The Israeli invasion of Lebanon and siege of West Beirut have seriously undermined Egypt's policy of peace with Israel and hopes for a rapprochement with the rest of the Arab world, Western diplomats here say.

They also believe that if the Lebanese crisis does not lead to hope for a settlement of the larger Palestinian question, the consequences for the young and still vulnerable government of President Hosni Mubarak could be dire.

In a bid to protect himself from the popular outrage at Israel, Mubarak has allowed the state-controlled press to make vitriolic attacks on Israel and has himself denounced the Israeli invasion as "treacherous." He has also frozen the process of normalizing Egypt's relations with Israel and has promised not to resume negotiations over the Palestinian autonomy issue until Israel withdraws from Lebanon.

At the same time, he has dexterously turned Egypt into a foremost defender of the Palestine Liberation Organization and its cause, despite Cairo's diplomatic isolation in the Arab world because of its peace treaty with Israel.

But diplomatic observers here do not seem to believe that Mubarak, for all his lobbying efforts in Washington and at the United Nations, has achieved much for either Egypt or the PLO. They also warn that his 10-month-old government still faces a potential avalanche of criticism, both inside and outside Egypt, if Israel finally invades West Beirut and crushes the Palestinian guerrillas trapped there.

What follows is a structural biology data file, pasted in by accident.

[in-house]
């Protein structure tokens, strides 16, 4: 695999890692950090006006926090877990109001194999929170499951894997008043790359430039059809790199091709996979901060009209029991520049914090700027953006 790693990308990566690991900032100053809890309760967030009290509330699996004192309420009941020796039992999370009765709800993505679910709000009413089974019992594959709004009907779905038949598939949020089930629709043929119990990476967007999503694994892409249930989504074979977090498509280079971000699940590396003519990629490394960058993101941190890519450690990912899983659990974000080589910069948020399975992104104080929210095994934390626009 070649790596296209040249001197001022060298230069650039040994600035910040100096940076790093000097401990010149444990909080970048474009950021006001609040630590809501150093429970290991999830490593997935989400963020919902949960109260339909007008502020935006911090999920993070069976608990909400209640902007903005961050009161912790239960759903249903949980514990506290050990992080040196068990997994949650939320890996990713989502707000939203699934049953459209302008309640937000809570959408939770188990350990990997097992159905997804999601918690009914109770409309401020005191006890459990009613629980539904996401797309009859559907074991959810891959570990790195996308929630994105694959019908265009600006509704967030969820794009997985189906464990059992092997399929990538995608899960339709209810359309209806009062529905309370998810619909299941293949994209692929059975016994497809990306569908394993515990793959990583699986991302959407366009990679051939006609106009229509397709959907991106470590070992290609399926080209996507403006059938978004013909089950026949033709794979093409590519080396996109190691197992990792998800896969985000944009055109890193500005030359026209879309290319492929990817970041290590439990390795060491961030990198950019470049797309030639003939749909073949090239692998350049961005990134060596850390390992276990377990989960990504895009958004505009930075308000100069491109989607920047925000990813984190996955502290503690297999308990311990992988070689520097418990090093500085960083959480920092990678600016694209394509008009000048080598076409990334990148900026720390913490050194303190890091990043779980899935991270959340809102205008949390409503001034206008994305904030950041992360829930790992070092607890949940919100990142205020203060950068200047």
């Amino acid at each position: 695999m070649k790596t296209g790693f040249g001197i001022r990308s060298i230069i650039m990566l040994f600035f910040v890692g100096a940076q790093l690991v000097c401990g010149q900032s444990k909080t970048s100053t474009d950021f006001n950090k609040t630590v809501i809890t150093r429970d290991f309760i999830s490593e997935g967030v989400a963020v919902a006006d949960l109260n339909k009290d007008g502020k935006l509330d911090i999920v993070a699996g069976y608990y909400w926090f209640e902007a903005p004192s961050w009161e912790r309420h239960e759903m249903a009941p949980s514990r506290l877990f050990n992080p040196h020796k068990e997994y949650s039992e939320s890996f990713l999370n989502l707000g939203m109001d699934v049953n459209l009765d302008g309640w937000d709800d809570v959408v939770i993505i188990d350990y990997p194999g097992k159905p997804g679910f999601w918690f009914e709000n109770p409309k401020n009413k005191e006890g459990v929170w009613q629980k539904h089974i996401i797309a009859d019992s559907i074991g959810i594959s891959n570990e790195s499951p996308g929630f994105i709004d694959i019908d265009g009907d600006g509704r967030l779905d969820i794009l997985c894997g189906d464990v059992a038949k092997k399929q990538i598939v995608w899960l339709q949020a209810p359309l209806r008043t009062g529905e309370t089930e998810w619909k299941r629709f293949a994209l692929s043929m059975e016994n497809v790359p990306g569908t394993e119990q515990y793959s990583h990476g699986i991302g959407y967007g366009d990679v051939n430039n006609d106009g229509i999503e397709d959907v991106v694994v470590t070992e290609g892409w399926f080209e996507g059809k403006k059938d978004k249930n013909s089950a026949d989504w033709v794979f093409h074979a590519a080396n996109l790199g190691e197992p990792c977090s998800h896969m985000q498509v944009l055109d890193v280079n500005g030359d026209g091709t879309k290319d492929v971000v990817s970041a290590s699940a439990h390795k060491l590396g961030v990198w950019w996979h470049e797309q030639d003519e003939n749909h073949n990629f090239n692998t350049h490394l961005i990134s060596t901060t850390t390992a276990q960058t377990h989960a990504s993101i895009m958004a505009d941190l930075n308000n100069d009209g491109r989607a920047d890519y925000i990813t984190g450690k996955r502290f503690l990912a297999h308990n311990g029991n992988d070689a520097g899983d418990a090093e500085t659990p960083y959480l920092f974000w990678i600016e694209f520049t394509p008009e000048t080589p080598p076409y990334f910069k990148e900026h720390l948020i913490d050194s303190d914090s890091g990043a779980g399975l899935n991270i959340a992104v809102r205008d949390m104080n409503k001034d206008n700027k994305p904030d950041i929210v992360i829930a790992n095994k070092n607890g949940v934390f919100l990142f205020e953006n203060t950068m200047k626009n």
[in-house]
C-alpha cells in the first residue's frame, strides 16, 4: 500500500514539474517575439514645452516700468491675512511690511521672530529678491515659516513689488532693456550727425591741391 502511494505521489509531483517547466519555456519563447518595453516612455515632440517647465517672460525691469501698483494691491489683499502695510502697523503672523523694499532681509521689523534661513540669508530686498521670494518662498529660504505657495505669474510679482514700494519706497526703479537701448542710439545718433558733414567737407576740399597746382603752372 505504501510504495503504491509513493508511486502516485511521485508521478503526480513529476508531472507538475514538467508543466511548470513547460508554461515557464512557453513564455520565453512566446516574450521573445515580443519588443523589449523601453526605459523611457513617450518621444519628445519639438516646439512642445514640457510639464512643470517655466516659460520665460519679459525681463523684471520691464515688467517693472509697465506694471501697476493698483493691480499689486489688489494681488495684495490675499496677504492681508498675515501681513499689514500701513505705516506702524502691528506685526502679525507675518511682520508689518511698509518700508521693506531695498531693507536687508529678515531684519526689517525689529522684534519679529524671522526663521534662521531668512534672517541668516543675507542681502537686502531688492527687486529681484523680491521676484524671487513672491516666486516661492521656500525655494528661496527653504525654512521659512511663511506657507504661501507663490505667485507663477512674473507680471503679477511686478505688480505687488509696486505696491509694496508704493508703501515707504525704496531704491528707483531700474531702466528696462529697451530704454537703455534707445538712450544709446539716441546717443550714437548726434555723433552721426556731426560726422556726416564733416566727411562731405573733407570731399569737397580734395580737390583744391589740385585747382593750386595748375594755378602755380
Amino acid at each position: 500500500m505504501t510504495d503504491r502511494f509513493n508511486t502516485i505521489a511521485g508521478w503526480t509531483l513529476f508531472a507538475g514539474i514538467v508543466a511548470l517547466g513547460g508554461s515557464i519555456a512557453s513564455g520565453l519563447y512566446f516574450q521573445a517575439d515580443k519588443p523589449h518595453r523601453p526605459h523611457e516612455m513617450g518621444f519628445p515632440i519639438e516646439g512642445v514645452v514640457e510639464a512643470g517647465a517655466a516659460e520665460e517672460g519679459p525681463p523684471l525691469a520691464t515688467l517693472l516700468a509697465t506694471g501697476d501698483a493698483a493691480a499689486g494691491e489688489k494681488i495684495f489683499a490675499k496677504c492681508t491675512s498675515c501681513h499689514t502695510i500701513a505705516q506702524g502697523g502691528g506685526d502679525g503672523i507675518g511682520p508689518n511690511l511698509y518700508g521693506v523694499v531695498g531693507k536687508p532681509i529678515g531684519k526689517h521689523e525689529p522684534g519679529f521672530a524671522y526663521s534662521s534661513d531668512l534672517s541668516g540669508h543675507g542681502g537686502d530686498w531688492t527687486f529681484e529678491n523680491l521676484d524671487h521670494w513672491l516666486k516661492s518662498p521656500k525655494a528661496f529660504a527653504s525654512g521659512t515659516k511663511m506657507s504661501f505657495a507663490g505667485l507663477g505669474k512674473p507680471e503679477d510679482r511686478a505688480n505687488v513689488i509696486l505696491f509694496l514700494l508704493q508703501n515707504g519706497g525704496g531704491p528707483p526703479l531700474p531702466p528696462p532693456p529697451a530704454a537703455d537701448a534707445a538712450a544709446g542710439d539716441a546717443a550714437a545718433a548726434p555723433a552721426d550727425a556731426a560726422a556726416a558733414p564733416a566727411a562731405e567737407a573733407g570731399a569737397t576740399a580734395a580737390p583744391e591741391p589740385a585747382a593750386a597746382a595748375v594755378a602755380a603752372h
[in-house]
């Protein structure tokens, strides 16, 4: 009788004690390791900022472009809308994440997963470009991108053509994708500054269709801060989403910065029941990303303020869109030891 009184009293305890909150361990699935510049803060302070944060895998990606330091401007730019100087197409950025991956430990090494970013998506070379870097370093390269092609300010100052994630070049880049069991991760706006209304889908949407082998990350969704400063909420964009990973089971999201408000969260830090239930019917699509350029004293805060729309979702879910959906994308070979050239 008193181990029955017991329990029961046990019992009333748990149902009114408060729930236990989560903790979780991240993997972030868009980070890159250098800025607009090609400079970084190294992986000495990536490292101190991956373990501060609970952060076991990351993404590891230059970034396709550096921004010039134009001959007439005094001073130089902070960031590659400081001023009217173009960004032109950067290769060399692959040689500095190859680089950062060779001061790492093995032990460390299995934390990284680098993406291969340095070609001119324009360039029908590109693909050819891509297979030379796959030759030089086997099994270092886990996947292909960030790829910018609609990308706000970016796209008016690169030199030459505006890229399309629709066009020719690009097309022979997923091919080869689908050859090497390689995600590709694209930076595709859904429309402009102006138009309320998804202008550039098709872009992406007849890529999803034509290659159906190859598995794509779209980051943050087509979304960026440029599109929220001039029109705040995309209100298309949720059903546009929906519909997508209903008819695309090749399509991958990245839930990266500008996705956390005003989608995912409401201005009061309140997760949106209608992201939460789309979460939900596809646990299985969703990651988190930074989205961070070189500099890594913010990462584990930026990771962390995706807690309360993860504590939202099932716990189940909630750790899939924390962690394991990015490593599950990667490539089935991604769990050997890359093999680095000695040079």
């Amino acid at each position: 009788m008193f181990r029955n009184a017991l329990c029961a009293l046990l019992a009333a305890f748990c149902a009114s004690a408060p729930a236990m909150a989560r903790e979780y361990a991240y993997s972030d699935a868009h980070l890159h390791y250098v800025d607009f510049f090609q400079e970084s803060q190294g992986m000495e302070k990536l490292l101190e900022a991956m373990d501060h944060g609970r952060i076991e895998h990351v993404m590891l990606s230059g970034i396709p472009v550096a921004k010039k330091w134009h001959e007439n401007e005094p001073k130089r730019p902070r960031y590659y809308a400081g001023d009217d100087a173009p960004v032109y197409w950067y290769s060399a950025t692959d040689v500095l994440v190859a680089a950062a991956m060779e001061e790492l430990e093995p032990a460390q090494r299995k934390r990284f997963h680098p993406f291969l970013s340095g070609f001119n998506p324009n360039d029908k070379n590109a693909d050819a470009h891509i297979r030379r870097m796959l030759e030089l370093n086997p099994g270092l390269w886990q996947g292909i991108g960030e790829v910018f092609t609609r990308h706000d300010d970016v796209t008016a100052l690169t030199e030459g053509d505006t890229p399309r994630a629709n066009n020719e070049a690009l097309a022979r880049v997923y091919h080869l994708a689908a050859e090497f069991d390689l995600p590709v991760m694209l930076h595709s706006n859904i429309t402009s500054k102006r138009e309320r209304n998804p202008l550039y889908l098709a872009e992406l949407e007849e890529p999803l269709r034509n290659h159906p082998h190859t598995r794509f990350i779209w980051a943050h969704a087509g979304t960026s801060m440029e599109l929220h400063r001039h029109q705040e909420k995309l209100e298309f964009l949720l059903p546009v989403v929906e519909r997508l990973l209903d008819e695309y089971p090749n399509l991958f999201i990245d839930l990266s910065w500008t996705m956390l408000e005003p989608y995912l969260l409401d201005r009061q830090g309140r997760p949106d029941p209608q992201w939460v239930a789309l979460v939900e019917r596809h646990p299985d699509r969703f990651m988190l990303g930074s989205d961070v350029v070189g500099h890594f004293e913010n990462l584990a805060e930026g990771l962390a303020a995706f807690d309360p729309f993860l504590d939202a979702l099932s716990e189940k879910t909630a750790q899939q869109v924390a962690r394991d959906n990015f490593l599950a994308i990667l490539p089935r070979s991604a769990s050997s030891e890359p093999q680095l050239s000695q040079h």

The biggest test of Egyptian diplomacy is now under way in the U.N. Security Council, where France and Egypt have introduced a resolution that would link a resolution of the impasse over the Palestinian withdrawal from Beirut to an overall Middle East settlement.

Its adoption would assure Egypt of a central role in future Middle East peace diplomacy and probably end its isolation in the Arab world. But the United States, its closest superpower ally, is reported to be against making such a formal linkage.

Thus, prospects for passage of the resolution seem dim, barring some unexpected change in the U.S. or Israeli position on the Lebanese crisis.

The Israeli invasion of Lebanon has caused bitterness toward the United States as well as Israel and has made Egyptians question the value of the peace treaty with the Jewish state and Cairo's alliance with Washington.